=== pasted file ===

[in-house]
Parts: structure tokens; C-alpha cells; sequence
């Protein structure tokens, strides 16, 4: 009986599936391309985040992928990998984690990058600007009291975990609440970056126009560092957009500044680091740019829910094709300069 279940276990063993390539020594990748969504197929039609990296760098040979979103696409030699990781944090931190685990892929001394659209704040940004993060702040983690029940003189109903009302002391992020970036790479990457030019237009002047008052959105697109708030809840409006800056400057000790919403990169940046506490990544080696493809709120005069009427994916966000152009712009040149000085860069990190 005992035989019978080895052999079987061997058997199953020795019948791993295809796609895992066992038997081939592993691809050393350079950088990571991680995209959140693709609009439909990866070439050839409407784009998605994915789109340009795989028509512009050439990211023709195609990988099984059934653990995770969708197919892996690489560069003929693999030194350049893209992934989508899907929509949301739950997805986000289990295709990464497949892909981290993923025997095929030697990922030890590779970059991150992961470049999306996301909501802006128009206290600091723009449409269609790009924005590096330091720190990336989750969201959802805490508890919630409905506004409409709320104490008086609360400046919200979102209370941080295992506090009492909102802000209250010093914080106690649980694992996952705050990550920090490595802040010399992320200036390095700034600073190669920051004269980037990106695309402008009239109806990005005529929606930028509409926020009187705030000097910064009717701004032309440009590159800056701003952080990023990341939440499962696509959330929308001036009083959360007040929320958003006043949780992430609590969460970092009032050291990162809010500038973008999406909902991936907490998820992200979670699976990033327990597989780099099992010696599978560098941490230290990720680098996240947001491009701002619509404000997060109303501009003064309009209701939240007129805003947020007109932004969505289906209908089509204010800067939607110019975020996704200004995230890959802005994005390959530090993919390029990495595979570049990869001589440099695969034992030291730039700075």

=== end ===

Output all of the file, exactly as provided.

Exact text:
[in-house]
Parts: structure tokens; C-alpha cells; sequence
């Protein structure tokens, strides 16, 4: 009986599936391309985040992928990998984690990058600007009291975990609440970056126009560092957009500044680091740019829910094709300069 279940276990063993390539020594990748969504197929039609990296760098040979979103696409030699990781944090931190685990892929001394659209704040940004993060702040983690029940003189109903009302002391992020970036790479990457030019237009002047008052959105697109708030809840409006800056400057000790919403990169940046506490990544080696493809709120005069009427994916966000152009712009040149000085860069990190 005992035989019978080895052999079987061997058997199953020795019948791993295809796609895992066992038997081939592993691809050393350079950088990571991680995209959140693709609009439909990866070439050839409407784009998605994915789109340009795989028509512009050439990211023709195609990988099984059934653990995770969708197919892996690489560069003929693999030194350049893209992934989508899907929509949301739950997805986000289990295709990464497949892909981290993923025997095929030697990922030890590779970059991150992961470049999306996301909501802006128009206290600091723009449409269609790009924005590096330091720190990336989750969201959802805490508890919630409905506004409409709320104490008086609360400046919200979102209370941080295992506090009492909102802000209250010093914080106690649980694992996952705050990550920090490595802040010399992320200036390095700034600073190669920051004269980037990106695309402008009239109806990005005529929606930028509409926020009187705030000097910064009717701004032309440009590159800056701003952080990023990341939440499962696509959330929308001036009083959360007040929320958003006043949780992430609590969460970092009032050291990162809010500038973008999406909902991936907490998820992200979670699976990033327990597989780099099992010696599978560098941490230290990720680098996240947001491009701002619509404000997060109303501009003064309009209701939240007129805003947020007109932004969505289906209908089509204010800067939607110019975020996704200004995230890959802005994005390959530090993919390029990495595979570049990869001589440099695969034992030291730039700075």